Queens gone wild: the torrid affairs of reckless royals

Books of the Region


Sex With the Queen: 900 Years of Vile Kings, Virile Lovers and Passionate Politics

Eleanor Herman

Murder on Maryland's Eastern Shore: Race, Politics and the Case of Orphan Jones

Joseph E. Moore

The History Press / 256 pages / $24.99

Also from long ago, but something completely different, is former Worcester County prosecutor Joseph E. Moore's book about the Orphan Jones case, one of the most sensational crimes in Eastern Shore history.

One day in the fall of 1931, a farmer named Green Davis, his wife, Ivy, and their two young daughters were found shot to death on their farm in Taylorville, their house soaked with kerosene but not set ablaze.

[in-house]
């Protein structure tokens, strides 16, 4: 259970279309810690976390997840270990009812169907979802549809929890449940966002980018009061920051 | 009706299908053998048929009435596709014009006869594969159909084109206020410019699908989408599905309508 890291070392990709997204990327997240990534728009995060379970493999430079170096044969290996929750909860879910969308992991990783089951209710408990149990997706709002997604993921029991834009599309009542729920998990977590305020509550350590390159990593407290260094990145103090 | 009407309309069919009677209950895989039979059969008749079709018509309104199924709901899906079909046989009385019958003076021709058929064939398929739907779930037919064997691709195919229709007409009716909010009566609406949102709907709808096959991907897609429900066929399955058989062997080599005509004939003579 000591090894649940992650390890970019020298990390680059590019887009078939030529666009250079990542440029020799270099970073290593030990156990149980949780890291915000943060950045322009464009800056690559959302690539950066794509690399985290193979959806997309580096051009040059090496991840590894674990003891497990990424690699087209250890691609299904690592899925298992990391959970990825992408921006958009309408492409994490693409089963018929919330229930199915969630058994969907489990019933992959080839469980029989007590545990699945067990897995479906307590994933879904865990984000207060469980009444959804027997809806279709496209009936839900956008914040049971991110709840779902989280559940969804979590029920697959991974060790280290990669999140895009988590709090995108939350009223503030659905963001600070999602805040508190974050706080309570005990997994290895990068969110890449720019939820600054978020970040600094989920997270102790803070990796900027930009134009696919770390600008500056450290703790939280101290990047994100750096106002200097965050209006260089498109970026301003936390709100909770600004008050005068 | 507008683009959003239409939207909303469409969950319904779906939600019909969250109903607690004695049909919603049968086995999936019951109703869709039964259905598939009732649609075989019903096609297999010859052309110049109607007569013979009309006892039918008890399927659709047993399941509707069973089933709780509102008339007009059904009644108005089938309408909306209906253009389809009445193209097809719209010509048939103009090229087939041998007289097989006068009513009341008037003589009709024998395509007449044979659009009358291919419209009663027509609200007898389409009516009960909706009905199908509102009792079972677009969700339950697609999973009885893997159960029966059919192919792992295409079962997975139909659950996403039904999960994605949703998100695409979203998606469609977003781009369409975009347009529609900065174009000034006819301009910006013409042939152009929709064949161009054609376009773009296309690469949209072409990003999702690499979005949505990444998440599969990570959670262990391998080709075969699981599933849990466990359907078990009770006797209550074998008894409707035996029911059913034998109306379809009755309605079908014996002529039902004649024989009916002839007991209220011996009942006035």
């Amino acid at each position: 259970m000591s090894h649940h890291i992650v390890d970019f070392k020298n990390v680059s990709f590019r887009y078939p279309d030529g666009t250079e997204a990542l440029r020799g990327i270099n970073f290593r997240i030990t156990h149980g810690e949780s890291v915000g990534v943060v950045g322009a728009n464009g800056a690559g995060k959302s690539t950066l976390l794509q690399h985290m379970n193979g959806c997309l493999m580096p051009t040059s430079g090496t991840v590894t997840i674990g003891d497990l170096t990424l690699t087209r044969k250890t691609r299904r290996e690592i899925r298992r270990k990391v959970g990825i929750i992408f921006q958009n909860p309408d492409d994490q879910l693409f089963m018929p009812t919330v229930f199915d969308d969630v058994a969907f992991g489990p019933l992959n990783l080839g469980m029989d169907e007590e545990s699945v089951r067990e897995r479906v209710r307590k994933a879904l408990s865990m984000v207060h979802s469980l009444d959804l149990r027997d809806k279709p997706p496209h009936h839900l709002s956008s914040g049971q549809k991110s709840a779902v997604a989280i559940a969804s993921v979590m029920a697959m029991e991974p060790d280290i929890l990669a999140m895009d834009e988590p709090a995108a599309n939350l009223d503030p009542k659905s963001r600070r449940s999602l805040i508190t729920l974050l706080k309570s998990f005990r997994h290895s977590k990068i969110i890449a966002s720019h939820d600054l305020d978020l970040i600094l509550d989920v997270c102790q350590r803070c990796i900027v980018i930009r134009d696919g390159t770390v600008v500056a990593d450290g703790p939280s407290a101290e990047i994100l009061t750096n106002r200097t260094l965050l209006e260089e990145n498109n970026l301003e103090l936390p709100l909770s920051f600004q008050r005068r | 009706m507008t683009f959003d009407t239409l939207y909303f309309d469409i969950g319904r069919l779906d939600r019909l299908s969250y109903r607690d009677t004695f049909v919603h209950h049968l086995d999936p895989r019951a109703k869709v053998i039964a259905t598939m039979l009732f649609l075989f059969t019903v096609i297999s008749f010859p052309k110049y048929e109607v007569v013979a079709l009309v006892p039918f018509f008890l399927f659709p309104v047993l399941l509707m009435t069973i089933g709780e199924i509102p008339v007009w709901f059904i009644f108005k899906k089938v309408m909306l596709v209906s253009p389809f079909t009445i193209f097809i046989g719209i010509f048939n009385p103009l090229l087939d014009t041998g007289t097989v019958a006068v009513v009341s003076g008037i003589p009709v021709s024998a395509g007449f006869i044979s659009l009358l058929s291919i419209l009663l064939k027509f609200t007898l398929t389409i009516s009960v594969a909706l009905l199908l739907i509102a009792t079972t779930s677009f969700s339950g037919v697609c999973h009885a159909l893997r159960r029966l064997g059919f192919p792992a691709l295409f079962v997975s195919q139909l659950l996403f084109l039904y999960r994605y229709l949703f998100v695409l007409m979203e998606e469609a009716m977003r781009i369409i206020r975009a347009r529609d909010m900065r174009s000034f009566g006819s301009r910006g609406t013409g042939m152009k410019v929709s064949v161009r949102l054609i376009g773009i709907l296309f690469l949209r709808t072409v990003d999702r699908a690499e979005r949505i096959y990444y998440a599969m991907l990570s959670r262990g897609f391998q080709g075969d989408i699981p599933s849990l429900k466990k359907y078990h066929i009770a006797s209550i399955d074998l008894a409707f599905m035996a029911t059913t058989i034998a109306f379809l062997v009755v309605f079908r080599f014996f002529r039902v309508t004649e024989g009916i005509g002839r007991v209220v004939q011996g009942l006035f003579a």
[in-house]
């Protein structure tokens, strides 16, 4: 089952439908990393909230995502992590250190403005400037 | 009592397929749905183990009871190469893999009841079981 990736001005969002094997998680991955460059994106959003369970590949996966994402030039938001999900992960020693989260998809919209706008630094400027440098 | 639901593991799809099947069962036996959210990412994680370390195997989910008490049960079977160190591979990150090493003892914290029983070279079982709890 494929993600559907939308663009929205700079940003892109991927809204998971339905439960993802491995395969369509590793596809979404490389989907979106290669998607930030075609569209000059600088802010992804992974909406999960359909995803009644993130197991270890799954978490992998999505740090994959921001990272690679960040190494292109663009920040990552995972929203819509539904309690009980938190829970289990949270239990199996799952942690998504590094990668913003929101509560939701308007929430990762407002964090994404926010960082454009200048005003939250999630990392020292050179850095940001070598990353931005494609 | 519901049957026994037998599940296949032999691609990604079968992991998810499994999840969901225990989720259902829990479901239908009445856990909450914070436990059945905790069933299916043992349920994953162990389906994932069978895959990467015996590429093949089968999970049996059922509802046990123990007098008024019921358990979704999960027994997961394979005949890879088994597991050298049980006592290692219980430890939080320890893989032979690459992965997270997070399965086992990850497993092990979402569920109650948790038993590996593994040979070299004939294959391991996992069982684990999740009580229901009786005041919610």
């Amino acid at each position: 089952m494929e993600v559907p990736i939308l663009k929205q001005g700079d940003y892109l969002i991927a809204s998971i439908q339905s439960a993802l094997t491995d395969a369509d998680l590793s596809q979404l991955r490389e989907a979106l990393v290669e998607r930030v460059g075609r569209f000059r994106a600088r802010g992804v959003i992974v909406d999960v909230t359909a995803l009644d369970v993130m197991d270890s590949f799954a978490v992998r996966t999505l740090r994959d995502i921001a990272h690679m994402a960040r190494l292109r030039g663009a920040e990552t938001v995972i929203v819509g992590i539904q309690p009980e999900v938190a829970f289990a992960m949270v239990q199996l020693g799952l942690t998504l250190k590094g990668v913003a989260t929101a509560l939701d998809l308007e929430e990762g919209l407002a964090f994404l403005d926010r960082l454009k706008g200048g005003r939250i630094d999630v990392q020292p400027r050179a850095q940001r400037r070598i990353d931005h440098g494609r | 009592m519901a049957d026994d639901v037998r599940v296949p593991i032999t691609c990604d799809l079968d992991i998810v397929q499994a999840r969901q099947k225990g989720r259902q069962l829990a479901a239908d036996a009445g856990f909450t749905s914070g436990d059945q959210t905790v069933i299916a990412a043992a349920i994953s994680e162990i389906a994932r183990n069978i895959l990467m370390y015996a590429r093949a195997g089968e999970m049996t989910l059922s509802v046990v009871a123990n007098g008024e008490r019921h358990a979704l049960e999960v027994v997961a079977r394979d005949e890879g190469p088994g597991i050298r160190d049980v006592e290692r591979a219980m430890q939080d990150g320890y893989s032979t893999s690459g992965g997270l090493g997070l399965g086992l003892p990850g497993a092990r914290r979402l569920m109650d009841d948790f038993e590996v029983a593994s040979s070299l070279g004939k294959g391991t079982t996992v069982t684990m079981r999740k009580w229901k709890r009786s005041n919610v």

Euel Lee, known as Orphan Jones, a black man who had done field work for Davis, was arrested. After hours of questioning, he confessed to the killings, saying that Davis had taken money from him.

Some Eastern Shore residents, eager for vengeance, wanted to seize Jones and hang him from the nearest tree. But their efforts were frustrated by a Baltimore lawyer named Bernard Ades. Ades, a Communist who belonged to a group active in racial justice issues, maintained that Jones had been bullied into confessing and could not get a fair trial on the Eastern Shore.

Jones eventually was convicted of first-degree murder and executed, but only after protracted legal wrangling, the lynchings of two other black men (in Salisbury and Princess Anne), and a lot of unfavorable national publicity.

Moore, a lawyer in Ocean City for 37 years, dug deep into court records and newspaper files (including The Sun's) to piece together a fascinating if somewhat lawyerly account of a remarkable case.

Harry Merritt, editor of The Sun's Modern Life section, is filling in for Carl Schoettler, who normally reviews books of Maryland interest and is currently on a health leave.

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